This holiday season, La Shunda Bowie-Minix has a lot to be thankful for.

She's happy just to be here but is most grateful for her 9-month-old son, Denim.

Four months into her pregnancy, she had difficulty breathing along with a horrible bout of morning sickness. By October 2014, Mrs. Minix learned she had a cancerous growth forming around her heart and lungs. 

Diagnosed with non-Hodgkins lymphoma, she traveled often to The University of Texas MD Anderson Cancer Center in Houston for aggressive chemotherapy treatments while also awaiting the arrival of her unborn son. While there, doctors said she was "in bad shape." Nonetheless, she perservered, mostly because of her faith. 

She has remained optimistic, wearing T-shirts declaring her victory against cancer and posting messages of gratitude on social media.

"I have been in the hospital more this year than I've ever been in my life, in 34 years," she said.

Denim arrived on Feb. 13 weighing 4 pounds, 3.1 ounces. Born six weeks early, he is now at a healthy weight, at 18 pounds.

He's a happy baby who calls his father 'baby' and clings to his mother, who clings right back. With his big bright eyes, wispy curls and busy hands, Denim was born with no problems and is developing well in spite of the strong drugs given to his mother before birth. 

"It really is a shock to his doctors - not me, because I know God - that developmentally and health wise, nothing's wrong," Mrs. Minix said.

Mrs. Minix's last chemotherapy treatment was on Feb. 27, and she completed radiation in April. She'll see a doctor every three months for scans to ensure the cancer remains gone.

The young mother had another setback just weeks ago. She was rushed to the hospital after experiencing a cold sweat, blurry vision, a racing heart and was unable to stand.

Doctors found that as a result of a chemotherapy drug, her heart's functioning, or ejection fraction, declined. Back in M.D. Anderson Cancer Center, which she has frequented for the last year, doctors removed plenty of fluid from her heart and lungs.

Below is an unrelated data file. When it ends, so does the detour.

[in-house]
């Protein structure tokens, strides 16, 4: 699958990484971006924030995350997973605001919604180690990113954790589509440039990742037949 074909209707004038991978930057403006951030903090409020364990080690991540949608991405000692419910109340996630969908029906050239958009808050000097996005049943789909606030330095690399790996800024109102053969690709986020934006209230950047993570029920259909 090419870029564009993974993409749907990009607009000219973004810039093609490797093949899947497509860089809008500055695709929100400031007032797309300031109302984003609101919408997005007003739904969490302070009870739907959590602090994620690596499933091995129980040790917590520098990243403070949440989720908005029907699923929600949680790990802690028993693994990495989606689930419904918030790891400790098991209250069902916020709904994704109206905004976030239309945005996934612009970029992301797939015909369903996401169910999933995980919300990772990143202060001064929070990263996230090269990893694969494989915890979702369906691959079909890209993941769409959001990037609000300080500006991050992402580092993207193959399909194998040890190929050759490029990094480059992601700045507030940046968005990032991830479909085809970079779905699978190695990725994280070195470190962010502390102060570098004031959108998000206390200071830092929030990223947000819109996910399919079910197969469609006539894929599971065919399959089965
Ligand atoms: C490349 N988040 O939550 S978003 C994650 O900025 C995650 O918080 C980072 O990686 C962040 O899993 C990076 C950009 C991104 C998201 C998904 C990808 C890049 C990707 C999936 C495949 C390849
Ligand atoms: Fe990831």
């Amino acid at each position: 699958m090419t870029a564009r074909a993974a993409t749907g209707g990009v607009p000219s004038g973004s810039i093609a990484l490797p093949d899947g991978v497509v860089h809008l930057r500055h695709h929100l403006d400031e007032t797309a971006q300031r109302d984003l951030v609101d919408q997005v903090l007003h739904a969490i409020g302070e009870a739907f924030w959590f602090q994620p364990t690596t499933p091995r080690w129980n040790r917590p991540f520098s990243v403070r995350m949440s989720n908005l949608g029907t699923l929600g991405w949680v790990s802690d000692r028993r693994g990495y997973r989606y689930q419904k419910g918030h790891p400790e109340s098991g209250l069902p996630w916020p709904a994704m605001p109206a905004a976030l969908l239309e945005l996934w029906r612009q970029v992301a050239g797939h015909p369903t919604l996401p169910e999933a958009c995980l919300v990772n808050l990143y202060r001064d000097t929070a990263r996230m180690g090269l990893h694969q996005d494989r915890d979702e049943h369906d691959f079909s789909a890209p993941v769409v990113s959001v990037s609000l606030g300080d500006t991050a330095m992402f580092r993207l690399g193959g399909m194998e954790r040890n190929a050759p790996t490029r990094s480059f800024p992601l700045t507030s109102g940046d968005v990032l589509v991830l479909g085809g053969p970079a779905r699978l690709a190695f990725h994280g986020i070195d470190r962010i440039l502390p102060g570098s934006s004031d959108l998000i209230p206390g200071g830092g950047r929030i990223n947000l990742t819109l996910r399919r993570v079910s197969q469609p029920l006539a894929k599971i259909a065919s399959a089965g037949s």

On Nov. 6, she had a defibrillator implanted under her skin. If her heart is off rhythm or she experiences a heart attack, she'll get a shock from the device. She now regularly sees a cardiologist.

But even that experience hasn't completely dampened her attitude.

"That stuff is petty to me," she said. "I have a child that needs me. So if they have to give me a defibrillator, if my hair got to fall out again, whatever I have to go through, just as long as I wake up everyday to raise my baby, I'm fine."

A faithfully religious woman who is always smiling and in great spirits despite the health problems, Mrs. Minix admits she would momentarily get tired of fighting.

"Then I thought about my baby," she said. "(God) didn't give this little boy to me to leave him. I have to be here to raise him.

"That is what gets me through every single day," she added. "Every time I thought about saying ‘this is hard,' God stepped in right on time. Everything I'm going through, I'm going through it because he's preparing me for what I asked him for."

What she asked for is to be a stay-at-home mom. She never dreamed that being diagnosed with cancer and recovering from its side effects would factor into being homebound, but she remains grateful.

"I'm still able to enjoy my baby - the first sounds he makes, the first crawl and everything he does - I'm able to witness all of that," she said. "I'm not 100 percent healthy, but I'm a whole lot better than I was last year. I'm still here when I had all odds against me a year ago."

 

 

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